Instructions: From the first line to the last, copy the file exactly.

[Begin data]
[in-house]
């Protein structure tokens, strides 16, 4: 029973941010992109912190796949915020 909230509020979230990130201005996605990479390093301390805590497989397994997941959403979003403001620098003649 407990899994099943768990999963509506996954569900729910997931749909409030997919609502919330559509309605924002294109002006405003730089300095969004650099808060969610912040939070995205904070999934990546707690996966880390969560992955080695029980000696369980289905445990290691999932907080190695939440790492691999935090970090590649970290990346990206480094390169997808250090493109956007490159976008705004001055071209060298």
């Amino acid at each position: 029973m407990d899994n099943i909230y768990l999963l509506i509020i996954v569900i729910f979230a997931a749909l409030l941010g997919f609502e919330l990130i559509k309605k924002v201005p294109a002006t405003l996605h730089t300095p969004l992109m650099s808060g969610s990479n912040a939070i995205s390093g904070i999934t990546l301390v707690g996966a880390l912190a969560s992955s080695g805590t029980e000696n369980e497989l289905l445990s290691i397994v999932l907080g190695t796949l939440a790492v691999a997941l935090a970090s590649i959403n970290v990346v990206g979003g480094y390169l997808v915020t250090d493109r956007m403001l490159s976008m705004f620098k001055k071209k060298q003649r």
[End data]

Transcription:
[in-house]
């Protein structure tokens, strides 16, 4: 029973941010992109912190796949915020 909230509020979230990130201005996605990479390093301390805590497989397994997941959403979003403001620098003649 407990899994099943768990999963509506996954569900729910997931749909409030997919609502919330559509309605924002294109002006405003730089300095969004650099808060969610912040939070995205904070999934990546707690996966880390969560992955080695029980000696369980289905445990290691999932907080190695939440790492691999935090970090590649970290990346990206480094390169997808250090493109956007490159976008705004001055071209060298």
């Amino acid at each position: 029973m407990d899994n099943i909230y768990l999963l509506i509020i996954v569900i729910f979230a997931a749909l409030l941010g997919f609502e919330l990130i559509k309605k924002v201005p294109a002006t405003l996605h730089t300095p969004l992109m650099s808060g969610s990479n912040a939070i995205s390093g904070i999934t990546l301390v707690g996966a880390l912190a969560s992955s080695g805590t029980e000696n369980e497989l289905l445990s290691i397994v999932l907080g190695t796949l939440a790492v691999a997941l935090a970090s590649i959403n970290v990346v990206g979003g480094y390169l997808v915020t250090d493109r956007m403001l490159s976008m705004f620098k001055k071209k060298q003649r």